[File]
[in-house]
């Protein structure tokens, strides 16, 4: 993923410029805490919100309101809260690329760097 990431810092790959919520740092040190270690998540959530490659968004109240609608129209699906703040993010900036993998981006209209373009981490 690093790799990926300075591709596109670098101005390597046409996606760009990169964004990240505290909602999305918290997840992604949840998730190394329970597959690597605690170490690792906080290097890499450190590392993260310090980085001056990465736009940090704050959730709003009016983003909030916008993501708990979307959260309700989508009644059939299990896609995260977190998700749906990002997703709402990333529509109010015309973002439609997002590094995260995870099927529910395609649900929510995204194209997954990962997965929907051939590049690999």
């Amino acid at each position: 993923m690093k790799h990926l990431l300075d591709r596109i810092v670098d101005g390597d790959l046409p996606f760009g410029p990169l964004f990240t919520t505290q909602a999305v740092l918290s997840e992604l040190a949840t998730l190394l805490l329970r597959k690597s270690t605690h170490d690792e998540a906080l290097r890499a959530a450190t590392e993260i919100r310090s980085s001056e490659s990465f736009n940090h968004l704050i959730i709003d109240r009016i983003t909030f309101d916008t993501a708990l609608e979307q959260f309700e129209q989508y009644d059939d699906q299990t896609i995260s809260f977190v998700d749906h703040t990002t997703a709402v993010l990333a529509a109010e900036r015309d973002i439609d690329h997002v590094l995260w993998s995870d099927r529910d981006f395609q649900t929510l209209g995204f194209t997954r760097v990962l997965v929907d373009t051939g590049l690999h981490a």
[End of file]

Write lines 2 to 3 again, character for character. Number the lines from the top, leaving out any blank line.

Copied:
């Protein structure tokens, strides 16, 4: 993923410029805490919100309101809260690329760097 990431810092790959919520740092040190270690998540959530490659968004109240609608129209699906703040993010900036993998981006209209373009981490 690093790799990926300075591709596109670098101005390597046409996606760009990169964004990240505290909602999305918290997840992604949840998730190394329970597959690597605690170490690792906080290097890499450190590392993260310090980085001056990465736009940090704050959730709003009016983003909030916008993501708990979307959260309700989508009644059939299990896609995260977190998700749906990002997703709402990333529509109010015309973002439609997002590094995260995870099927529910395609649900929510995204194209997954990962997965929907051939590049690999």
């Amino acid at each position: 993923m690093k790799h990926l990431l300075d591709r596109i810092v670098d101005g390597d790959l046409p996606f760009g410029p990169l964004f990240t919520t505290q909602a999305v740092l918290s997840e992604l040190a949840t998730l190394l805490l329970r597959k690597s270690t605690h170490d690792e998540a906080l290097r890499a959530a450190t590392e993260i919100r310090s980085s001056e490659s990465f736009n940090h968004l704050i959730i709003d109240r009016i983003t909030f309101d916008t993501a708990l609608e979307q959260f309700e129209q989508y009644d059939d699906q299990t896609i995260s809260f977190v998700d749906h703040t990002t997703a709402v993010l990333a529509a109010e900036r015309d973002i439609d690329h997002v590094l995260w993998s995870d099927r529910d981006f395609q649900t929510l209209g995204f194209t997954r760097v990962l997965v929907d373009t051939g590049l690999h981490a």